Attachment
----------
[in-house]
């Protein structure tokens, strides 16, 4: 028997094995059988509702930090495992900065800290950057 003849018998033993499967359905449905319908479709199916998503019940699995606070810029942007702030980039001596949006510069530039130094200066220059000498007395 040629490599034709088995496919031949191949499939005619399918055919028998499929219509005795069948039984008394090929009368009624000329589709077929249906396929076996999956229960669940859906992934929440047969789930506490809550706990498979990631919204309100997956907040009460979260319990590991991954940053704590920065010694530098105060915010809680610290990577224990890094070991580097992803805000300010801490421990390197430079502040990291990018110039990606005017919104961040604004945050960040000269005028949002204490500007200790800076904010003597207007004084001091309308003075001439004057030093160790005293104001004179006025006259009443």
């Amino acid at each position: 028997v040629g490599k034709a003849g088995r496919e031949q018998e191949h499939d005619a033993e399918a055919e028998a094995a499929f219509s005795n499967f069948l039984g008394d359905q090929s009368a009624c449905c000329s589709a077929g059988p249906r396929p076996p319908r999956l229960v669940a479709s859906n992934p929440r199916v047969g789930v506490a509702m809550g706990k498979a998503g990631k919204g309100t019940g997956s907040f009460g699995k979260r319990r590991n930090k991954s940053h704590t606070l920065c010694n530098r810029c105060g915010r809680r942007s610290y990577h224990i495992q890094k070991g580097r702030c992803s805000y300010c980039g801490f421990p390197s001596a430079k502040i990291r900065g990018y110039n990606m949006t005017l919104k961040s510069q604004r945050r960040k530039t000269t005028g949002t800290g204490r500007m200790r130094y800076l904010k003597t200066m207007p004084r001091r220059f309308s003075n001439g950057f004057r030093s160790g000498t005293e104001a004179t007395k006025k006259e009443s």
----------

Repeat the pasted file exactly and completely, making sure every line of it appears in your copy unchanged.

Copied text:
[in-house]
């Protein structure tokens, strides 16, 4: 028997094995059988509702930090495992900065800290950057 003849018998033993499967359905449905319908479709199916998503019940699995606070810029942007702030980039001596949006510069530039130094200066220059000498007395 040629490599034709088995496919031949191949499939005619399918055919028998499929219509005795069948039984008394090929009368009624000329589709077929249906396929076996999956229960669940859906992934929440047969789930506490809550706990498979990631919204309100997956907040009460979260319990590991991954940053704590920065010694530098105060915010809680610290990577224990890094070991580097992803805000300010801490421990390197430079502040990291990018110039990606005017919104961040604004945050960040000269005028949002204490500007200790800076904010003597207007004084001091309308003075001439004057030093160790005293104001004179006025006259009443």
């Amino acid at each position: 028997v040629g490599k034709a003849g088995r496919e031949q018998e191949h499939d005619a033993e399918a055919e028998a094995a499929f219509s005795n499967f069948l039984g008394d359905q090929s009368a009624c449905c000329s589709a077929g059988p249906r396929p076996p319908r999956l229960v669940a479709s859906n992934p929440r199916v047969g789930v506490a509702m809550g706990k498979a998503g990631k919204g309100t019940g997956s907040f009460g699995k979260r319990r590991n930090k991954s940053h704590t606070l920065c010694n530098r810029c105060g915010r809680r942007s610290y990577h224990i495992q890094k070991g580097r702030c992803s805000y300010c980039g801490f421990p390197s001596a430079k502040i990291r900065g990018y110039n990606m949006t005017l919104k961040s510069q604004r945050r960040k530039t000269t005028g949002t800290g204490r500007m200790r130094y800076l904010k003597t200066m207007p004084r001091r220059f309308s003075n001439g950057f004057r030093s160790g000498t005293e104001a004179t007395k006025k006259e009443s």